Bruce Einhorn brings up a fascinating question in his post on how Chinese failed to create global brand like Japanese and Korean did it? Even the Indians are managing to do it now?
So why can’t companies from Greater China have more success building global brands? For years now, companies from China and Taiwan have been trying to develop global brand names – and do it fast. Rather than slowly, slowly, slowly building their brands overseas, the way that the likes of Sony and Samsung did, many have tried to go global overnight by buying famous but troubled brands in the West and trying to lower costs by shifting production to China.
Why should it be that in China, a country that produces quality products at low prices, its local consumers still prefer foreign to domestic commodities? I think it can solve by implementing a certain marketing strategy to win domestics customers’ loyalty.
Just consider. Nowadays, we can see that Chinese brand-name products poised to enter U.S. markets include Lenovo Computers — the world’s third-largest desktop PC maker — and Changhong, China’s largest consumer electronics manufacturer.
China’s 500 Most Valuable Brands in 2006 recently released by World Brand Lab (WBL) shows that Haier, with a brand value reaching 63.989 billion yuan, keeps the first place, followed by Lenovo, China Mobile, CCTV, with a brand value exceeding 60 billion yuan respectively. Besides, Chang Hong, Bank of Communications, GOME, China Life, CREC, Sinochem are among the top ten list.
Li Wuzhou and Tan Zhen of China Today stated that China’s brands already started to go global.
China’s developing brands are also beginning to appear on the international market. Chinese Haier electric appliances account for 10 percent of the European market, and Chinese computer brands Lenovo and Donghai are advancing into the world IT industry. The state-owned Double-Star Group shoe manufacturers have grown from a 1980s small workshop to a concern encompassing 10 overseas companies registered in 46 countries. A large number of excellent and well-reputed local brands, such as Golden Star, Changhong, and Konka are also gaining ground on the world market where, in contrast to China, the Made in China label is actually becoming a common sight.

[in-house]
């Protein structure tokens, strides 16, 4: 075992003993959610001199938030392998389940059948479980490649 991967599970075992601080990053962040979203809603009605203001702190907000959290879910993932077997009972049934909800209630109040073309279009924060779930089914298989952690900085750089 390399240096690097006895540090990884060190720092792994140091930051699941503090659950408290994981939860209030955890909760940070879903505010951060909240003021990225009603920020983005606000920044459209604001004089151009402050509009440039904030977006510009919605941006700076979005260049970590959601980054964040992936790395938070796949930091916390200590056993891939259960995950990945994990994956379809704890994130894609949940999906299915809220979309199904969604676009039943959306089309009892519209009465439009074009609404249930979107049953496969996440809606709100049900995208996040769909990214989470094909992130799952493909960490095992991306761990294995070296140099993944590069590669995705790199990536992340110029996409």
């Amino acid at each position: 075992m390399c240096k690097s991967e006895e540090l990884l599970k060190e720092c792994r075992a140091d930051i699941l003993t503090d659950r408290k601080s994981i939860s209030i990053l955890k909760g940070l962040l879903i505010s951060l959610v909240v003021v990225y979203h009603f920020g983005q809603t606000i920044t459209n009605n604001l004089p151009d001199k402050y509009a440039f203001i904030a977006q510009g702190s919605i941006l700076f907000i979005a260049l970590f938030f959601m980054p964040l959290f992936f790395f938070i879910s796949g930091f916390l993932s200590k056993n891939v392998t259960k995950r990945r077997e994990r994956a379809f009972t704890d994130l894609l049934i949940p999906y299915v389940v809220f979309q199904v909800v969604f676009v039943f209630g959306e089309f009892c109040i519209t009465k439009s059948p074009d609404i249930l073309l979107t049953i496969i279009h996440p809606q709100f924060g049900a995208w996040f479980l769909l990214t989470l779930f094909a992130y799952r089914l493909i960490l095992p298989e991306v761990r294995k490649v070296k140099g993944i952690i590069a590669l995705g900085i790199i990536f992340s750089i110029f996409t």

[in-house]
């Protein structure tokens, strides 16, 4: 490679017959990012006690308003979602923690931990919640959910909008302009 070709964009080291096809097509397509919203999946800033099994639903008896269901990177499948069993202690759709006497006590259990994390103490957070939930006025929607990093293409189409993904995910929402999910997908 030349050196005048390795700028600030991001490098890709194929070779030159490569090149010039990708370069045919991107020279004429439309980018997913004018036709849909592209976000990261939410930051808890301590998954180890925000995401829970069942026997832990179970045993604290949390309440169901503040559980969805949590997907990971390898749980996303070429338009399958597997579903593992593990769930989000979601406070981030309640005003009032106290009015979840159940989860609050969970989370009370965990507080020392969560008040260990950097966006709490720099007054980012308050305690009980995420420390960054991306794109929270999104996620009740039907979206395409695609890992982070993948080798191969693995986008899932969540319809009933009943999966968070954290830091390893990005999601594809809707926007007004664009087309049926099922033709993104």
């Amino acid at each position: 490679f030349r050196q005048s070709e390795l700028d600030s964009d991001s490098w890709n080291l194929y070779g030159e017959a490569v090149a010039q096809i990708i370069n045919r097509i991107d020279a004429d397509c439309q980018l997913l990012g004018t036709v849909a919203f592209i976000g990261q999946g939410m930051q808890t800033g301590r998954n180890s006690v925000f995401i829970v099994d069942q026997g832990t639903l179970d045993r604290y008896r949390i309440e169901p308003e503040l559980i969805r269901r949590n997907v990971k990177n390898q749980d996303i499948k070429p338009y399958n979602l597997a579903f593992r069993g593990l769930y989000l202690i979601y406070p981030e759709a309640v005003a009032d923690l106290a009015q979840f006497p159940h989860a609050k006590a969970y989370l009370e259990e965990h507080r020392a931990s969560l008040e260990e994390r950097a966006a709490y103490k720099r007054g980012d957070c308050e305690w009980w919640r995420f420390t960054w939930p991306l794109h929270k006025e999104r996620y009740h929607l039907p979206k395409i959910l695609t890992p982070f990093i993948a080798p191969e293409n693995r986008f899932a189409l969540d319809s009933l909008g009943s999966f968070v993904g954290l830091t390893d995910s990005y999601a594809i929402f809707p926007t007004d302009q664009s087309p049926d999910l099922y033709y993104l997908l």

Indeed, China’s brand names prepare to go global but a Purdue University international marketing expert warns China has political problems such as the nation’s communist political system that involves the government as a major stakeholder in its companies. According to Jay Wang, another is its non-democratic political philosophy. Both of these issues affect brand perception and connection, and might put off some customers, Wang says.
Only time will tell.